WhiskyReviews.net is a free service and always will be. However, if you would like to support the author you can do so by subscribing for just £1 per month. Alternatively, you can make a one-off donation of your choice. Thank you for your support.
Glenfarclas distillery was ‘officially’ founded in 1844, when a man named Robert Hay purchased a license to distill on his family farm in Ballindaloch. It seems highly likely however, that the art of distillation was being practiced on the site long before any license application was made.
When Hay passed away in 1865, his farm and distillery were acquired by his closest neighbour, a man named John Grant. The entire purchase came to £512, although it seems Grant was more interested in the lands farming potential as opposed to its distillery yet today, more than 150 years later, Glenfarclas distillery remains under the ownership of his descendants. Current chairman John L.S. Grant and his son George are the fifth and sixth generations of the family to be involved in the business.
This consistency of ownership has no doubt benefited the distillery in many ways. The Grant Family have rather become experts at operating within their means, insisting upon only producing that which they can afford. This wiley approach meant that the distillery could remain in operation throughout the industry downturn of the 1980’s. As distilleries all over the country were mothballed or closed for good, the Grants carried on and by the time the market picked up again, the Glenfarclas warehouses were full of aged whisky stocks that few could match.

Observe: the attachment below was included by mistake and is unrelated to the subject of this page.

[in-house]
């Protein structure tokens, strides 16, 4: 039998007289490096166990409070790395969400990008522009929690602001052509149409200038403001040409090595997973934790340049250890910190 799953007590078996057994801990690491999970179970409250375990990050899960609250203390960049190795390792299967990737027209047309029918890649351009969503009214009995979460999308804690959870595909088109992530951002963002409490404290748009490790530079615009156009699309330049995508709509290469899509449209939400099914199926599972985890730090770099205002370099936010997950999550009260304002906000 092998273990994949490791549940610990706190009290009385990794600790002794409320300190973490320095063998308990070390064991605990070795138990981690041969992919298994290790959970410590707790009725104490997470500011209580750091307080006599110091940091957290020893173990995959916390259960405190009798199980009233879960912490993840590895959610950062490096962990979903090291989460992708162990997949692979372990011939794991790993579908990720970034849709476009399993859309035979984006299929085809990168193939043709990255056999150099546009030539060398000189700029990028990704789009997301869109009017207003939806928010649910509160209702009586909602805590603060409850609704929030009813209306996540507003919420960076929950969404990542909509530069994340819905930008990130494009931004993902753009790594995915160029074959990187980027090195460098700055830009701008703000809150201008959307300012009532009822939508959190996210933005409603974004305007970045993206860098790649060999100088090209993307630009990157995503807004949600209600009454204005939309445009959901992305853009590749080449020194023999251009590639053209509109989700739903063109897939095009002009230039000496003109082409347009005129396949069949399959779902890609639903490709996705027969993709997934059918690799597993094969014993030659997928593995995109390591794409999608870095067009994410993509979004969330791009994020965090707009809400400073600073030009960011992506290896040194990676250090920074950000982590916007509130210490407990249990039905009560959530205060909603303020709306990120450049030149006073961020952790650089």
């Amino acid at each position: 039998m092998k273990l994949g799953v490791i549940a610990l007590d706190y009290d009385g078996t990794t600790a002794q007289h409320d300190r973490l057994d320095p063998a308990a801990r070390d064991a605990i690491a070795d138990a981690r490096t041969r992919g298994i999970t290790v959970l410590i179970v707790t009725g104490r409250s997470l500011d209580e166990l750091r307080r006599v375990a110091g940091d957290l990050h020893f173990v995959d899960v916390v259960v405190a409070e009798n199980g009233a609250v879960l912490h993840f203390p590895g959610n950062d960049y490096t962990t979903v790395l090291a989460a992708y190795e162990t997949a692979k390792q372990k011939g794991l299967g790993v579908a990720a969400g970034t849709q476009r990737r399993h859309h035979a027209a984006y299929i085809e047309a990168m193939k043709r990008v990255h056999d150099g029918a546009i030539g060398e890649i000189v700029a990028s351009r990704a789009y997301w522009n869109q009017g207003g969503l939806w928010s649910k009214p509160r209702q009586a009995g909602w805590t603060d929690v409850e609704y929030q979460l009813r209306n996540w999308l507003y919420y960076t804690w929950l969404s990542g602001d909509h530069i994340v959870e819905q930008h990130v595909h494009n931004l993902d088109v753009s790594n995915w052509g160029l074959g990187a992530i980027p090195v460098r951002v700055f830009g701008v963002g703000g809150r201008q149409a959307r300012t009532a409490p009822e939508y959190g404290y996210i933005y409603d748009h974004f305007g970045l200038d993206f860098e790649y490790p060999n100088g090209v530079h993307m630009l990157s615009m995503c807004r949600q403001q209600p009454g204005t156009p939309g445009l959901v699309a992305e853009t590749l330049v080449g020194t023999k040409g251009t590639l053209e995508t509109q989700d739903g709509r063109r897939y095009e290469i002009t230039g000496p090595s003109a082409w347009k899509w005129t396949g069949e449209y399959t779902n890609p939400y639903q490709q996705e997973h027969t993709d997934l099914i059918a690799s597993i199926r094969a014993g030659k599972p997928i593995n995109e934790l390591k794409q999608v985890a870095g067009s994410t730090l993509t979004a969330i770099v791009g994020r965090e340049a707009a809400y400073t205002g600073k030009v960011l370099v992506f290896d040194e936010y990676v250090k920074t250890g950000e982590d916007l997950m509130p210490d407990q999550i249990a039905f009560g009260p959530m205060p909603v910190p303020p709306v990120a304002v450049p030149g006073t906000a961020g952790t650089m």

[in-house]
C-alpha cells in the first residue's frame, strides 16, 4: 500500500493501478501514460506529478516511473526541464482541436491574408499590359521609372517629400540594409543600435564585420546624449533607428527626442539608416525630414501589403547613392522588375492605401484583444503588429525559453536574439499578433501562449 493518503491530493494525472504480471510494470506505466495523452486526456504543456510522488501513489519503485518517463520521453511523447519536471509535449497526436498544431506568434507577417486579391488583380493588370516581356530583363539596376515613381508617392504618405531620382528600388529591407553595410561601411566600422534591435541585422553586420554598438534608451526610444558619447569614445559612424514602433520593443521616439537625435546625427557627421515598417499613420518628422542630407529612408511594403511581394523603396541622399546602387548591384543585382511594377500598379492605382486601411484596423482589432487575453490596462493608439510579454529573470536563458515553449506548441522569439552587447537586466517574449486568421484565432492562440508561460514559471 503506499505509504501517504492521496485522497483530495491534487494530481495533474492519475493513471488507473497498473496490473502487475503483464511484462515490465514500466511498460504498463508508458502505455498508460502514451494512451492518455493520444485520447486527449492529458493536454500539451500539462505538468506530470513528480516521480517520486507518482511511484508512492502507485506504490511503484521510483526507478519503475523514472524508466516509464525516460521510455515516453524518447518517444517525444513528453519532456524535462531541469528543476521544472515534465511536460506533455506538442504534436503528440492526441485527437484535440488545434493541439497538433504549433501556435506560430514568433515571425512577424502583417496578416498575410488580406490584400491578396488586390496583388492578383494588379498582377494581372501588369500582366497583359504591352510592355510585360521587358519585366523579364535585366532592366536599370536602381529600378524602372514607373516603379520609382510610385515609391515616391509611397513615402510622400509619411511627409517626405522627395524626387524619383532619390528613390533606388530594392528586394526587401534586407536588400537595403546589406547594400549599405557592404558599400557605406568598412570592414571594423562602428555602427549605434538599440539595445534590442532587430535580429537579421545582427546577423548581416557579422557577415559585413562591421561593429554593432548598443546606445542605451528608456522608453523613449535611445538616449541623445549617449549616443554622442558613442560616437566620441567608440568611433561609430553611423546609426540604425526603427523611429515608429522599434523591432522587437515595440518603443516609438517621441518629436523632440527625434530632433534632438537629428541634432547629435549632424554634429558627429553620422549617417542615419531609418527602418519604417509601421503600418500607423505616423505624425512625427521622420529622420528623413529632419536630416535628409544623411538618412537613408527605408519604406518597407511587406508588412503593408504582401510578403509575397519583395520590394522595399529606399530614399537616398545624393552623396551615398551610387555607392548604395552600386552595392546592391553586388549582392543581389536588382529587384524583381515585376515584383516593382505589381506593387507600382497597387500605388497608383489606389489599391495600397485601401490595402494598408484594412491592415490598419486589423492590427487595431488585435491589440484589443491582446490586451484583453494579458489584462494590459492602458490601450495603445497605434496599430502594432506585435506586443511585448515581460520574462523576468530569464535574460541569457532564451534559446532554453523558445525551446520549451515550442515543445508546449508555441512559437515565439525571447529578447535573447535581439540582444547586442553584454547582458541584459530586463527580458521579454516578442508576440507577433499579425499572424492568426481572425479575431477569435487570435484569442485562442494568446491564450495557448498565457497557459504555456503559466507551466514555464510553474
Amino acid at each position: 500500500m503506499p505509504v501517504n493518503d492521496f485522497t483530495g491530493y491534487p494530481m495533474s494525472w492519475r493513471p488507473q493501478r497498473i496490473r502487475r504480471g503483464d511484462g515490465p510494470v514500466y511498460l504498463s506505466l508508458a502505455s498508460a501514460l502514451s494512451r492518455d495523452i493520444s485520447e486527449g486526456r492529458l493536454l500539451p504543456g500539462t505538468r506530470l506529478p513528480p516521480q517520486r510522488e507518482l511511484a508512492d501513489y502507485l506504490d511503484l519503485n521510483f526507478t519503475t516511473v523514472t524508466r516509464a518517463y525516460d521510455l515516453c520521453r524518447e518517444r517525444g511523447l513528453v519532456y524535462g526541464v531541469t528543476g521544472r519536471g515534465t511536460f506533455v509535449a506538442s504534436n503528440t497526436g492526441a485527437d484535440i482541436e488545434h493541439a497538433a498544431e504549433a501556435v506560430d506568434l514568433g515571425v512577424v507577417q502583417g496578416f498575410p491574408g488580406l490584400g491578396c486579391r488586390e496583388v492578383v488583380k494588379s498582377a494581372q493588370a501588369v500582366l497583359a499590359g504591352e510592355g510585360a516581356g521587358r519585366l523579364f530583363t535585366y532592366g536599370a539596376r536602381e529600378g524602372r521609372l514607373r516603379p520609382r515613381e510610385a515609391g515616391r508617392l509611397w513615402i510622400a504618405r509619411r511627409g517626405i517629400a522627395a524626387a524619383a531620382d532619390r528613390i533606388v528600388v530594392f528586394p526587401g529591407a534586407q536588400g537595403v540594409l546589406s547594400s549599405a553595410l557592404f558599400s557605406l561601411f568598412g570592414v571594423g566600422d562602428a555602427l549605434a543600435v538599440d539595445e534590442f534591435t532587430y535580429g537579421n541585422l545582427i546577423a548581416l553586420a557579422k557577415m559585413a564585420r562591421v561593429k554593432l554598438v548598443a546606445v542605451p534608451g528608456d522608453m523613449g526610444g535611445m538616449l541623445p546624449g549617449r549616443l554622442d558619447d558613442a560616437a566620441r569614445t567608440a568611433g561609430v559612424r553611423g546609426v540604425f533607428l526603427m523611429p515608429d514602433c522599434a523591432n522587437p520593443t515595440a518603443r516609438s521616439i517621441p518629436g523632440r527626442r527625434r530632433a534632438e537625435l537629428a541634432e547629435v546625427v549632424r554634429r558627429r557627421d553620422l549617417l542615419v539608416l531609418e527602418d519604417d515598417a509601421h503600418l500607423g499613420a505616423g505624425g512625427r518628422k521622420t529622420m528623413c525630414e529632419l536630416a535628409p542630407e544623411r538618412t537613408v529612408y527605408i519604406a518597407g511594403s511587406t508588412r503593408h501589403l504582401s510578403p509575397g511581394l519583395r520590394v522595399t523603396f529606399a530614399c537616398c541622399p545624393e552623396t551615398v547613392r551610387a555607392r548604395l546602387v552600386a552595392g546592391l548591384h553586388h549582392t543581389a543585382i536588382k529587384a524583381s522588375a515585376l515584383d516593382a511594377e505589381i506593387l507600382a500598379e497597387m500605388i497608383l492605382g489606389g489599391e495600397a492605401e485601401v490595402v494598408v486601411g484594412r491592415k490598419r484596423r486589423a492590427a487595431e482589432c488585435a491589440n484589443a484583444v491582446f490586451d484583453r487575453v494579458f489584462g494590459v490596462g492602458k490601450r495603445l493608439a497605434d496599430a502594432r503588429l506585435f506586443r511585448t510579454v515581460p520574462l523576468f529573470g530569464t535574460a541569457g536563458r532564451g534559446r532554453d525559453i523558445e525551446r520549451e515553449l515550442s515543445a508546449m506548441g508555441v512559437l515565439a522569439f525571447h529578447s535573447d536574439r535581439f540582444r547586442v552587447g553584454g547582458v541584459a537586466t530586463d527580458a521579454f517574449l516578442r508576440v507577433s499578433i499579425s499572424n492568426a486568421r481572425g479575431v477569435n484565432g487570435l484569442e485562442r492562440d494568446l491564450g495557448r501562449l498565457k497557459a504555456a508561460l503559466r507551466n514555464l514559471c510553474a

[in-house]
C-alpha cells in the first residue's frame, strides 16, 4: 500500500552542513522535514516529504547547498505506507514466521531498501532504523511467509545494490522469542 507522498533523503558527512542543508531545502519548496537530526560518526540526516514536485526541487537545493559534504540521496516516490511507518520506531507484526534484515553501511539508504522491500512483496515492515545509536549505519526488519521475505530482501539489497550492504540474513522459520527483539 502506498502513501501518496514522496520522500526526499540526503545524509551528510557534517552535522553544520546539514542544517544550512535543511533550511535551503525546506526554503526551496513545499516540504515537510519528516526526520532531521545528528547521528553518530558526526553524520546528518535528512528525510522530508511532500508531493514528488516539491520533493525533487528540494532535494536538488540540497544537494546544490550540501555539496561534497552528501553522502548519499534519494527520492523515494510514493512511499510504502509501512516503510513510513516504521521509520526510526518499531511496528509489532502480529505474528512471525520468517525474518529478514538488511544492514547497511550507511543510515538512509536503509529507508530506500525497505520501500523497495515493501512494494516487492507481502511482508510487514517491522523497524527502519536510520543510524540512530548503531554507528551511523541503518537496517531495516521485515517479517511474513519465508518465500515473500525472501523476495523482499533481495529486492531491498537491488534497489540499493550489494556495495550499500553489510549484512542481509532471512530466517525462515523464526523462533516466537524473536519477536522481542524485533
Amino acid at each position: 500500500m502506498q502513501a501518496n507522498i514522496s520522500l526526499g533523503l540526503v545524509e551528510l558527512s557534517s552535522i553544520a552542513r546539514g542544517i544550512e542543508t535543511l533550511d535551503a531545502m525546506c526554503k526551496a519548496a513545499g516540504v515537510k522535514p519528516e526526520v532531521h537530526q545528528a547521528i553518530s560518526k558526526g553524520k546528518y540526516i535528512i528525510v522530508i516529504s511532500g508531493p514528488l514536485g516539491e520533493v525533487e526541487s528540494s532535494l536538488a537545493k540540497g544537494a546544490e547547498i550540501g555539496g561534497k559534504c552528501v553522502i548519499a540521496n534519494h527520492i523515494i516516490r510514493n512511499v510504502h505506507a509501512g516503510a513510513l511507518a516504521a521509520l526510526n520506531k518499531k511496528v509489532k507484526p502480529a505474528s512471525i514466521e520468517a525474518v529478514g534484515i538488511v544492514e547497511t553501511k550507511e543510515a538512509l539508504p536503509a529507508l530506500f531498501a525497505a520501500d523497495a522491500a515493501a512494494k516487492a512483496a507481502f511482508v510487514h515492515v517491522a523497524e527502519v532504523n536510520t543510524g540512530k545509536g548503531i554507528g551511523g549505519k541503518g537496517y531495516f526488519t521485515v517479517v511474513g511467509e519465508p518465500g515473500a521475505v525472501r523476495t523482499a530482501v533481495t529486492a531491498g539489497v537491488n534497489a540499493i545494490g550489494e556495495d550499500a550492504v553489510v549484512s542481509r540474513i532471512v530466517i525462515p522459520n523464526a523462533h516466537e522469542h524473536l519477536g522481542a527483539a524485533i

The people at Glenfarclas take tradition seriously but nothing is done without a good reason. The distillery is one of the few (possibly only?) in Scotland still to direct fire their stills. Like many other sites, they converted to steam in the early 80’s but a change in the character of the spirit was noticed and out went the steam, back went the fire pits.
The Glenfarclas spirit lends itself particularly well to maturation in ex-sherry casks, with the vast majority aged in European oak which previously contained Oloroso sherry from Jerez in Spain.
Smell: A good example of a sherried Speyside (though perhaps not as heavily sherried as older expressions). Raisins, Stewed Fruits, Apple and Pear, a little Toffee, Chocolate and Winter Spices.
Taste: Caramel and Honey with Raisins, Baked Apples, Cinnamon and Cloves and maybe the faintest hint of a Fragrant, Aromatic Smoke?
Value for Money: A solid, dependable dram, available at a very reasonable price.
An affordable and very richly flavoured dram. Shows well when compared to similarly priced Speyside competitors.
If the whisky featured in this review has caught your eye, you can buy it from Master of Malt here. Please be aware that as an affiliate I can be paid a small commission should you make a purchase after following a link from my page. The whisky is also available from several other excellent retailers.